U.S. air quality hit as 1,008 wildfires burn across Canada
The big picture: Canadian officials warn there's no immediate let-up in sight from the country's worst-ever wildfire season which has left an estimated 41 million acres razed and repeatedly choked North American cities with unhealthy smoke this summer, sending carbon emissions to record levels and posing a grave threat to people's health.
- Multiple studies show climate change is a key driver behind increased wildfire risk, and a World Weather Attribution study last month found global warming had more than doubled the likelihood of extreme fire weather conditions in eastern Canada.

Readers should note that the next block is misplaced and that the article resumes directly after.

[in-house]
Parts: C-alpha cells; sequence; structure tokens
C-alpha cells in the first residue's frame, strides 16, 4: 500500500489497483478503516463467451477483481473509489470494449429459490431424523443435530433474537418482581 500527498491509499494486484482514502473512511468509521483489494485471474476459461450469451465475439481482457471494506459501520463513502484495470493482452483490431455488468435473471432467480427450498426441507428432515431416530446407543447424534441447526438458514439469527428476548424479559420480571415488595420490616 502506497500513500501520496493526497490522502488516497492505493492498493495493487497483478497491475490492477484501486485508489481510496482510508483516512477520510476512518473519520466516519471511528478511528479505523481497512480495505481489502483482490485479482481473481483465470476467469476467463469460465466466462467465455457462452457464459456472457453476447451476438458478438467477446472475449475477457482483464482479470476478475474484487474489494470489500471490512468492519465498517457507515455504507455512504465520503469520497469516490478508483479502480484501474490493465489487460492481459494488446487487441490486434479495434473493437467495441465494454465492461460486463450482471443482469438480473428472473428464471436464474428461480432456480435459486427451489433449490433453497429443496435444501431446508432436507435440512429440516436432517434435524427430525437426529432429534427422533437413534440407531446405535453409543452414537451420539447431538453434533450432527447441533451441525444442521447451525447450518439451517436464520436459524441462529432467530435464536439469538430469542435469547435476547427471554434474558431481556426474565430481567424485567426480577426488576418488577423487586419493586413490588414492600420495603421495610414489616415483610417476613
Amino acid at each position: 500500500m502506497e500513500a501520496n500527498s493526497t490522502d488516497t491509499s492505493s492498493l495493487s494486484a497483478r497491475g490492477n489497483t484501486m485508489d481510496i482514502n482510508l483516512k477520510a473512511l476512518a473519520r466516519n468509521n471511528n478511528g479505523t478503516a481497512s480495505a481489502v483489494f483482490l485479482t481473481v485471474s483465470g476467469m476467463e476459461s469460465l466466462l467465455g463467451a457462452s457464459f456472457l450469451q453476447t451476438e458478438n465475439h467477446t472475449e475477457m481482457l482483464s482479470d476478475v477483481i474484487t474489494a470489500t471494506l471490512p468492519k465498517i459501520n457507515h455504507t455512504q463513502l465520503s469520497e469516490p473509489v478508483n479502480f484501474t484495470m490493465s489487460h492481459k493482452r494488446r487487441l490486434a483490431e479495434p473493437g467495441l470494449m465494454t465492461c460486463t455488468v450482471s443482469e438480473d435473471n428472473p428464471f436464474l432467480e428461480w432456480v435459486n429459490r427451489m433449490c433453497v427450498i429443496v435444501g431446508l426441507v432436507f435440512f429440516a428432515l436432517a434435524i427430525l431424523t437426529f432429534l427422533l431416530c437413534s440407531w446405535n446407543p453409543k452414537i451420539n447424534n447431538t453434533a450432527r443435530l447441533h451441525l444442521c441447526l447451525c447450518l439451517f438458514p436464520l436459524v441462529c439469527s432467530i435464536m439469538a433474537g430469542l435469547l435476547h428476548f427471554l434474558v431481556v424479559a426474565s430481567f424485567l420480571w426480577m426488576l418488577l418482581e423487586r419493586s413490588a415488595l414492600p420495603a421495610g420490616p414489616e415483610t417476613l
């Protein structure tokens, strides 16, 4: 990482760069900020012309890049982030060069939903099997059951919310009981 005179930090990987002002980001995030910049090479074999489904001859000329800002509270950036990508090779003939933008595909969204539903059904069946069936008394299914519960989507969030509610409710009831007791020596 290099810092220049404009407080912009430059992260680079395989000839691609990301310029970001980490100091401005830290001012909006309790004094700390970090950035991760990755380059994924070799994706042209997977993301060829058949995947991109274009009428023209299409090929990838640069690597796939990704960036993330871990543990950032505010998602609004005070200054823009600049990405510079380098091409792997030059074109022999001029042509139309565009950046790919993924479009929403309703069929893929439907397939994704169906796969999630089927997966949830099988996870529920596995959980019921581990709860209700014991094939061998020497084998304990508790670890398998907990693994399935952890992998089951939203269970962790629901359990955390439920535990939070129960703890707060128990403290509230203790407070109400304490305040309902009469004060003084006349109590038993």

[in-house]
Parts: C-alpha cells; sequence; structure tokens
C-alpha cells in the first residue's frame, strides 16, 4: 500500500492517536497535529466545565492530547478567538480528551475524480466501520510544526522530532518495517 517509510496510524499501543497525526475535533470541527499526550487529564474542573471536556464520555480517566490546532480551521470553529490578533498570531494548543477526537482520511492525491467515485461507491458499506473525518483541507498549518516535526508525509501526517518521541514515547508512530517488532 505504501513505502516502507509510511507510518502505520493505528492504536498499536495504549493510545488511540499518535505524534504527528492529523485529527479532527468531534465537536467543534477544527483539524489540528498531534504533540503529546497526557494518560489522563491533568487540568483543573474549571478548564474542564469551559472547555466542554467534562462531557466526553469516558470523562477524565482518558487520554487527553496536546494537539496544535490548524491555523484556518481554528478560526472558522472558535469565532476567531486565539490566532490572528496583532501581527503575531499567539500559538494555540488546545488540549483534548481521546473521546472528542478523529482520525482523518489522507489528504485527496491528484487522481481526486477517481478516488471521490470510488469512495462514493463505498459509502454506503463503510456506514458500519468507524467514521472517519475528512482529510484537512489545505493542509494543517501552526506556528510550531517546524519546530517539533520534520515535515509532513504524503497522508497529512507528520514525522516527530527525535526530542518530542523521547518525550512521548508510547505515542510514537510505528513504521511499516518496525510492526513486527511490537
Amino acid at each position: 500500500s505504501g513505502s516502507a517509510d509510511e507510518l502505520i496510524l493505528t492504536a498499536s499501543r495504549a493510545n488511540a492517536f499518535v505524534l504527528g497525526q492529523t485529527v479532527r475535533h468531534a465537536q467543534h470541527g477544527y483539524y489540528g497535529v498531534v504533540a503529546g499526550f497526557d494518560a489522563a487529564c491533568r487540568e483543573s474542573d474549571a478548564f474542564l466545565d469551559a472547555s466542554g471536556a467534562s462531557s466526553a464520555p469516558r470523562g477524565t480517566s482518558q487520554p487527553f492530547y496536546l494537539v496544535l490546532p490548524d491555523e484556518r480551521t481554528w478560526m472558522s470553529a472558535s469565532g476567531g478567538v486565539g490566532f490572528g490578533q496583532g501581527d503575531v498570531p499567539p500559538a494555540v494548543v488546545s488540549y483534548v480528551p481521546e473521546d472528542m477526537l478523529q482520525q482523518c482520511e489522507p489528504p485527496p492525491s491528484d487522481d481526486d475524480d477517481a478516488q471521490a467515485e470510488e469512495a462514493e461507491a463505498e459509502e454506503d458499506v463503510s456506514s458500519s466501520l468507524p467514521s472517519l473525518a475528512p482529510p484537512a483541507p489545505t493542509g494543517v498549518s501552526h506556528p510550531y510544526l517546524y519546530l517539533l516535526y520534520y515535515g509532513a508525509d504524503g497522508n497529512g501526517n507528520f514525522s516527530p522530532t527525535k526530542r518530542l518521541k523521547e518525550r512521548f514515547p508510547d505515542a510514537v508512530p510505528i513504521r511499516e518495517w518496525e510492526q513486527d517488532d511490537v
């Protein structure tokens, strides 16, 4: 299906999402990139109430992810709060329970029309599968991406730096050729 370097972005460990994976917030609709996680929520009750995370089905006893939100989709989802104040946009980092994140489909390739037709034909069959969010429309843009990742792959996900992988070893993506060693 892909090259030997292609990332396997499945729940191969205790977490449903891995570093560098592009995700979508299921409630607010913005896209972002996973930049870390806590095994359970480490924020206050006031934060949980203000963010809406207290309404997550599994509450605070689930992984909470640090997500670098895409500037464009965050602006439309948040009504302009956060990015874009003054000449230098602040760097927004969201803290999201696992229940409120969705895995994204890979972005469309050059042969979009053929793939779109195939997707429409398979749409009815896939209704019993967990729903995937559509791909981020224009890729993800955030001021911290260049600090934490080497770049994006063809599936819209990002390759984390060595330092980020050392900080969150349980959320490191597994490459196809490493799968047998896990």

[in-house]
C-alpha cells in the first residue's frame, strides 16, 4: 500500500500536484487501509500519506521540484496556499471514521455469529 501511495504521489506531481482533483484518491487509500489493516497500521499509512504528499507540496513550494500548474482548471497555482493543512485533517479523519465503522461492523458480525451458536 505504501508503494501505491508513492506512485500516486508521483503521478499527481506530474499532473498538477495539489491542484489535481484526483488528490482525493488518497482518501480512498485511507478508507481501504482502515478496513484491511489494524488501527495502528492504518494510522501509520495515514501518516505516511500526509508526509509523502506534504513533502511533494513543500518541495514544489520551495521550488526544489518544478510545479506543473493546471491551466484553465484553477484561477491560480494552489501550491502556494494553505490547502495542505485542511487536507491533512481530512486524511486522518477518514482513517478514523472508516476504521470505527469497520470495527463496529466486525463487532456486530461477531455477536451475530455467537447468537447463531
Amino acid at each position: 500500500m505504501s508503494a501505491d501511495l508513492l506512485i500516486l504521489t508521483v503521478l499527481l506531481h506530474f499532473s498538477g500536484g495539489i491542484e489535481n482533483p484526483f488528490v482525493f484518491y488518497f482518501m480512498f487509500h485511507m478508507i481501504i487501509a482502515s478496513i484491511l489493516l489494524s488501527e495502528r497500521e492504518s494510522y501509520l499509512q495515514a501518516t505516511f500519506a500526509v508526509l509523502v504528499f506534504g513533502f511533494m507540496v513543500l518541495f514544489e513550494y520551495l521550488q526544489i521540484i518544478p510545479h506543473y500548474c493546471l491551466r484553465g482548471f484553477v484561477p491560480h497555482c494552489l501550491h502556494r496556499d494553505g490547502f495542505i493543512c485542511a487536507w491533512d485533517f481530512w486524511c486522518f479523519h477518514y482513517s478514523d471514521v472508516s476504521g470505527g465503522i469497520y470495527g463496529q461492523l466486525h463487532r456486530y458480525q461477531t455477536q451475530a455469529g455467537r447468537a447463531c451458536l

State of play: 1,008 wildfires were burning across Canada as of late Wednesday, per the Canadian Interagency Forest Fire Centre.
- Canadian wildfire smoke was expected to impact much of the Northern and Central Plains and Lower Mississippi Valley through Thursday, according to the National Weather Service.
Of note: The carbon emissions amounted to more than double the previous Canadian annual total estimated fire emissions record last month.
- By early September, the fires had spewed about 400 megatonnes of carbon, Mark Parrington, a senior scientist at CAMS, noted in an online post on Tuesday.
Go deeper: How wildfire smoke affects the body